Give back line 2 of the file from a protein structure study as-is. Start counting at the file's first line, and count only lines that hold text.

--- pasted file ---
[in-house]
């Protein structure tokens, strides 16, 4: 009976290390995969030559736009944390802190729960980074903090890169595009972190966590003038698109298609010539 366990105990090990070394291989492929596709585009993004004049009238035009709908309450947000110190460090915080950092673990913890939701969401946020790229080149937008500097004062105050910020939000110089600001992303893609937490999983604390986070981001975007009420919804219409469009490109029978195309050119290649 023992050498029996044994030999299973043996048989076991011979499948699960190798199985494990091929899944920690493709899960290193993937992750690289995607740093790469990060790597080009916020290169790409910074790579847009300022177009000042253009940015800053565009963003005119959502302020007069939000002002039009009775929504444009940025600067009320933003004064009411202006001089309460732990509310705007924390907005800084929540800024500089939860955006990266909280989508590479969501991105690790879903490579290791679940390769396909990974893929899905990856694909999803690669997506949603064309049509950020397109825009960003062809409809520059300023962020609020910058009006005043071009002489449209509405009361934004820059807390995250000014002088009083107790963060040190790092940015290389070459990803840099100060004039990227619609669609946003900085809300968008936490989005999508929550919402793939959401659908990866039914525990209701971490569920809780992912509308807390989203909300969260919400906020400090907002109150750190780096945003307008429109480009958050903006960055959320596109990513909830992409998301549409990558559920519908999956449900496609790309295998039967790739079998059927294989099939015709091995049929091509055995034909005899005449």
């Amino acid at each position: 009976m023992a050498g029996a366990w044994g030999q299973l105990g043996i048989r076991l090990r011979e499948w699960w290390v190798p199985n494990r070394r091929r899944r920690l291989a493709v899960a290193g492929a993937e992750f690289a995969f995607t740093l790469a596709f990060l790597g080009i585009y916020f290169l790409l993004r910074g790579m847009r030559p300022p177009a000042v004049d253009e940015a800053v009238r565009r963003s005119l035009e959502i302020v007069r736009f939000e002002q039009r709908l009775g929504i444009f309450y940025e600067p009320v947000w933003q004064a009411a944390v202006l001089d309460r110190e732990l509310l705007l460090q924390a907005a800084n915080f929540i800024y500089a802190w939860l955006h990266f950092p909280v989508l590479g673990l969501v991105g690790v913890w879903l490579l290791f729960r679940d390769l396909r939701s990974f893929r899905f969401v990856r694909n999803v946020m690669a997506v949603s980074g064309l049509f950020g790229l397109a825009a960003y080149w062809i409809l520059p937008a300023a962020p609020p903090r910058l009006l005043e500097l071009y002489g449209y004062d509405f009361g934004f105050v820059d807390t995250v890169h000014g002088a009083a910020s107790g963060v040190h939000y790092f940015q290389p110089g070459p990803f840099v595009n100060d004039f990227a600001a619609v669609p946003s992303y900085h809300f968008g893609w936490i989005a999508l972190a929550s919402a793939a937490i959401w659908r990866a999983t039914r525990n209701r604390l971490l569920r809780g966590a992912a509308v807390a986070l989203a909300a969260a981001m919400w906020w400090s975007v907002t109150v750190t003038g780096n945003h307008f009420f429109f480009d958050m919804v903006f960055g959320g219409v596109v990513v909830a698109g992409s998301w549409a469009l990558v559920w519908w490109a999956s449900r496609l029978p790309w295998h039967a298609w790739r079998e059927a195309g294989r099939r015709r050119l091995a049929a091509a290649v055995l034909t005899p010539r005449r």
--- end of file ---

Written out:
């Protein structure tokens, strides 16, 4: 009976290390995969030559736009944390802190729960980074903090890169595009972190966590003038698109298609010539 366990105990090990070394291989492929596709585009993004004049009238035009709908309450947000110190460090915080950092673990913890939701969401946020790229080149937008500097004062105050910020939000110089600001992303893609937490999983604390986070981001975007009420919804219409469009490109029978195309050119290649 023992050498029996044994030999299973043996048989076991011979499948699960190798199985494990091929899944920690493709899960290193993937992750690289995607740093790469990060790597080009916020290169790409910074790579847009300022177009000042253009940015800053565009963003005119959502302020007069939000002002039009009775929504444009940025600067009320933003004064009411202006001089309460732990509310705007924390907005800084929540800024500089939860955006990266909280989508590479969501991105690790879903490579290791679940390769396909990974893929899905990856694909999803690669997506949603064309049509950020397109825009960003062809409809520059300023962020609020910058009006005043071009002489449209509405009361934004820059807390995250000014002088009083107790963060040190790092940015290389070459990803840099100060004039990227619609669609946003900085809300968008936490989005999508929550919402793939959401659908990866039914525990209701971490569920809780992912509308807390989203909300969260919400906020400090907002109150750190780096945003307008429109480009958050903006960055959320596109990513909830992409998301549409990558559920519908999956449900496609790309295998039967790739079998059927294989099939015709091995049929091509055995034909005899005449």